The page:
The Presentations

The Secret Life of ActionScript

Natalie Silvanovich

Adobe Flash continues to be a popular target for attackers in the wild. As an increasing number of bug fixes and mitigations are implemented, vulnerabilities in increasingly obscure corners of Flash are coming to light. This presentation describes the attack surface of Flash, with a focus on recently discovered vulnerabilities.

It will start with an overview of Flash vulnerabilities found in the past year, and discuss how the most common types of vulnerabilities work, the potential for future vulnerabilities in these areas and methodologies for finding them. It will also cover some recently reported vulnerabilities that are less typical, their discoverability and exploitability.

This talk will also discuss recent Flash and platform mitigations, and how they impact bug quality and discoverability.

Crypto for the People

Nick Sullivan

It’s been a tough couple years for crypto protocols. Almost every month a new vulnerability in TLS come out that flattens everything. In this talk I’ll explain the latest set of cryptographic vulnerabilities in plain english. By the end of the talk you’ll hopefully know the difference between FREAK, LogJam, NOOB, DROWN, POODLE and SLOTH (only one of these is made up). We’ll be breaking good crypto and bad with side-channels, signing oracles and downgrades. I’ll also explain how the latest changes to TLS are supposed to fix things and how the entire house of cards may topple once quantum computers arrive.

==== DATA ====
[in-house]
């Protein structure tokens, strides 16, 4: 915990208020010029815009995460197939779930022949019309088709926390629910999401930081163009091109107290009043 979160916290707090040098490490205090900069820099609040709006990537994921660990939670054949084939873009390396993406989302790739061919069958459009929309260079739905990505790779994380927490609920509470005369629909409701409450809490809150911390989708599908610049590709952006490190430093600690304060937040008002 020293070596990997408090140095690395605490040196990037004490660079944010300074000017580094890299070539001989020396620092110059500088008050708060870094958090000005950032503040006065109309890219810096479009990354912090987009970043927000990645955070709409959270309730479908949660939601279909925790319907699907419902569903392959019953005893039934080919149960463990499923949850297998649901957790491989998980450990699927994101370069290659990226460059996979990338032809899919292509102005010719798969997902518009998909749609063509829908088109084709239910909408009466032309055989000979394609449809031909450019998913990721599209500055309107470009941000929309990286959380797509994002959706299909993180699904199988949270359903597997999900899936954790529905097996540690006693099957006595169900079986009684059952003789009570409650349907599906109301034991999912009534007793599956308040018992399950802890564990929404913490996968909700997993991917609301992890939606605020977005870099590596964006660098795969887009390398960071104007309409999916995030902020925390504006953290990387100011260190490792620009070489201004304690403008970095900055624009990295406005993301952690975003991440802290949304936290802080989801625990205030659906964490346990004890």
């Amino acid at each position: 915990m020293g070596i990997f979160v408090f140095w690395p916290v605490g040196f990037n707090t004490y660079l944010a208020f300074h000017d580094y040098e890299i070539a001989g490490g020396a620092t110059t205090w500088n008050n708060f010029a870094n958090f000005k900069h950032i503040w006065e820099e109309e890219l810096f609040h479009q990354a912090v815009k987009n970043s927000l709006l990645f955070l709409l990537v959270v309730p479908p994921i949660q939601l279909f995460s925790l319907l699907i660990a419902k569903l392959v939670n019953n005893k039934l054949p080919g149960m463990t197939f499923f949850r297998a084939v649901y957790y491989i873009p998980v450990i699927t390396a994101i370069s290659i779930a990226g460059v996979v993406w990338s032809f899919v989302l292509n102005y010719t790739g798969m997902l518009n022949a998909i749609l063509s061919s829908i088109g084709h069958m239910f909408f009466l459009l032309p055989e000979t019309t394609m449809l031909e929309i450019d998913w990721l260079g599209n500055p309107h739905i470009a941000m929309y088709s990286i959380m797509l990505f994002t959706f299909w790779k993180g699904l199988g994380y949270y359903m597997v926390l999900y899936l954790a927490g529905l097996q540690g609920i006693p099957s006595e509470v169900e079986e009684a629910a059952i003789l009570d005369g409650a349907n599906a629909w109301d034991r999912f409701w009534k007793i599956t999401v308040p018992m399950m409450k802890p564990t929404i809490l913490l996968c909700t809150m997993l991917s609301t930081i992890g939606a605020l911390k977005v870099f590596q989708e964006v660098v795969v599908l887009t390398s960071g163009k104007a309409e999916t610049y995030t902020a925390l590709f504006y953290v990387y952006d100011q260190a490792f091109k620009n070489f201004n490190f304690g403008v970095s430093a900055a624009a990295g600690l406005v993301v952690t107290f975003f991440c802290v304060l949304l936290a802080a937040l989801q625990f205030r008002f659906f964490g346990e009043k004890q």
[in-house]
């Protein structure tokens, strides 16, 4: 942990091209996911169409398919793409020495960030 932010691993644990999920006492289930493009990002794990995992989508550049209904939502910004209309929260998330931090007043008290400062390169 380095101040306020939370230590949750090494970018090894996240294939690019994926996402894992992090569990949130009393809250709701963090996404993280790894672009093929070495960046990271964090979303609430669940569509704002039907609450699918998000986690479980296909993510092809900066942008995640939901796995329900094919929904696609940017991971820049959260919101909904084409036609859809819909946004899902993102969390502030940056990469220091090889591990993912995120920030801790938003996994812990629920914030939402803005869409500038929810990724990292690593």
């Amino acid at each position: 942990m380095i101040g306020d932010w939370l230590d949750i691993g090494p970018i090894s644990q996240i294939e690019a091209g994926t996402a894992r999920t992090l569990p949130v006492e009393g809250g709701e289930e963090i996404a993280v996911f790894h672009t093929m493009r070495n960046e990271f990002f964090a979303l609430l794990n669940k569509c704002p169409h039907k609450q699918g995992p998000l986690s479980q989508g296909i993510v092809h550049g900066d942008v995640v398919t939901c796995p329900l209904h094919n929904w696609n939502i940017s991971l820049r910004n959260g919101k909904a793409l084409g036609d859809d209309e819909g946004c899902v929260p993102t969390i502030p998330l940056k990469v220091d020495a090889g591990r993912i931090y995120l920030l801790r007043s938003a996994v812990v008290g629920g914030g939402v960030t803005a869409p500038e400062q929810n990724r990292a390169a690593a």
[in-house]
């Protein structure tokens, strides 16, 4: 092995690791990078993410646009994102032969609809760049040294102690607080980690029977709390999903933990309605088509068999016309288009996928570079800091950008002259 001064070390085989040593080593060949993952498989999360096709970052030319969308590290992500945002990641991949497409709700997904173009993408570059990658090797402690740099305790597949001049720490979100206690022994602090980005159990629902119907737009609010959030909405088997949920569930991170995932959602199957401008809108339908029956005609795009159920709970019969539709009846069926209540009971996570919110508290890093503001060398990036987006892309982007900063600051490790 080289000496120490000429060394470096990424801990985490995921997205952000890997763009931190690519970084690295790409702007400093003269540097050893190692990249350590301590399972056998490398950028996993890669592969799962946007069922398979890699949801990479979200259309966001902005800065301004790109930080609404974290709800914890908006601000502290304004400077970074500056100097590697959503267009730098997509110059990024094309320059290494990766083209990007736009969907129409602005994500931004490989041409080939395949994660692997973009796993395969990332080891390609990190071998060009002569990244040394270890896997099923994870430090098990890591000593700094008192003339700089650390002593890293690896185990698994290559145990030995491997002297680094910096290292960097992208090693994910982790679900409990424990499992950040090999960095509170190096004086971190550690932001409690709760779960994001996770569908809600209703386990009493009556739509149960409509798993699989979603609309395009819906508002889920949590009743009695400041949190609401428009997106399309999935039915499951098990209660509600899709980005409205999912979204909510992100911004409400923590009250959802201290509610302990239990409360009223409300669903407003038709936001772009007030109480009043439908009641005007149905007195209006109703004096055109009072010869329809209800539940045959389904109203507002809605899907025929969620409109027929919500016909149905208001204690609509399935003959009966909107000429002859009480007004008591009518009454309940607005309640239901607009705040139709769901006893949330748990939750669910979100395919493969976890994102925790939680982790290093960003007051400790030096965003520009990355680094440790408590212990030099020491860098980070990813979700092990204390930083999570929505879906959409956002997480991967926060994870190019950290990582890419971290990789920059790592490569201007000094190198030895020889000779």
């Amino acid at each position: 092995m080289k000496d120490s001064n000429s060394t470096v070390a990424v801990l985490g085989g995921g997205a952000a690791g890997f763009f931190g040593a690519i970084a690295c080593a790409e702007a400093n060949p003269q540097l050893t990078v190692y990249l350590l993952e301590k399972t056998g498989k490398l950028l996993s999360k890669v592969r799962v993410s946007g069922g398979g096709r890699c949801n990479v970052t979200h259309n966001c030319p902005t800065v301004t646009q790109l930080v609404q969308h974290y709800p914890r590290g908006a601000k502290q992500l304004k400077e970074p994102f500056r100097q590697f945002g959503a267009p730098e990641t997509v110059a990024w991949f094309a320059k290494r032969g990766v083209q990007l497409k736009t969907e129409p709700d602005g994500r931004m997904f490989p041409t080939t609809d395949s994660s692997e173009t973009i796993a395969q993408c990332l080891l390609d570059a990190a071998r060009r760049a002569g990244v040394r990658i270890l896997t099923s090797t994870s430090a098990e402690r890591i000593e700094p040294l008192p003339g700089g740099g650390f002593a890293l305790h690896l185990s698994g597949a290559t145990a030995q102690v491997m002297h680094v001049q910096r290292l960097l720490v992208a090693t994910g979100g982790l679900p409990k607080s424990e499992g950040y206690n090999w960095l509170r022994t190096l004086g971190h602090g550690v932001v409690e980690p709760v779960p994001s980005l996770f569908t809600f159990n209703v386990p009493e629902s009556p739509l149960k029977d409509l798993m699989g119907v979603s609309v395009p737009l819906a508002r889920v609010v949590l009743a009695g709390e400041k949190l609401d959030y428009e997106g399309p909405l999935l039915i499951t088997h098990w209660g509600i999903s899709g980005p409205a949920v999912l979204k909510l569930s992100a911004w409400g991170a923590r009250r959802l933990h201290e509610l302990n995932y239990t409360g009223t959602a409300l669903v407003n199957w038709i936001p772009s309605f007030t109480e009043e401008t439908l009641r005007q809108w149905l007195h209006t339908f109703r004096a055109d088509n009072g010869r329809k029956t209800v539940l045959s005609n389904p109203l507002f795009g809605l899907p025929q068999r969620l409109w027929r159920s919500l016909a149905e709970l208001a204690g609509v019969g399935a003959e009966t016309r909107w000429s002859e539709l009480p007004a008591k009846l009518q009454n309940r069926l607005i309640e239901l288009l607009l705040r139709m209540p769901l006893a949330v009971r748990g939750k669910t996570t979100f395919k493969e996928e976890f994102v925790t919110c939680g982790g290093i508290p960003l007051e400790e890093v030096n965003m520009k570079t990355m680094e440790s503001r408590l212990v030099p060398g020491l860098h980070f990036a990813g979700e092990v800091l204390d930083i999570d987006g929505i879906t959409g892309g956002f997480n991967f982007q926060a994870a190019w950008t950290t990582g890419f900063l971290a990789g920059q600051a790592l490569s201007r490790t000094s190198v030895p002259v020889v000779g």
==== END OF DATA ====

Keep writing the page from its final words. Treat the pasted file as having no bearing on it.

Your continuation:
Car Hacking: The Past, Present, and Future

Karl Koscher

You might call 2015 “The Summer of Car Hacking,” with multiple exploits presented and the first-ever cybersecurity-related vehicle recall. It grabbed the attention of manufacturers, regulators, lawmakers, and consumers. But the Summer of Car Hacking didn’t just happen out of nowhere. In this talk, I’ll cover some of the history of car hacking, including some of our earlier results, including taking over a 2009 sedan through cellular connections, Bluetooth, Windows Media files, and infected dealer tools. I’ll also talk about more recent work where we compromised aftermarket insurance dongles to hijack control of vehicles. I’ll discuss how a blind-sighted industry began to take security seriously, and cover where I think the industry is headed.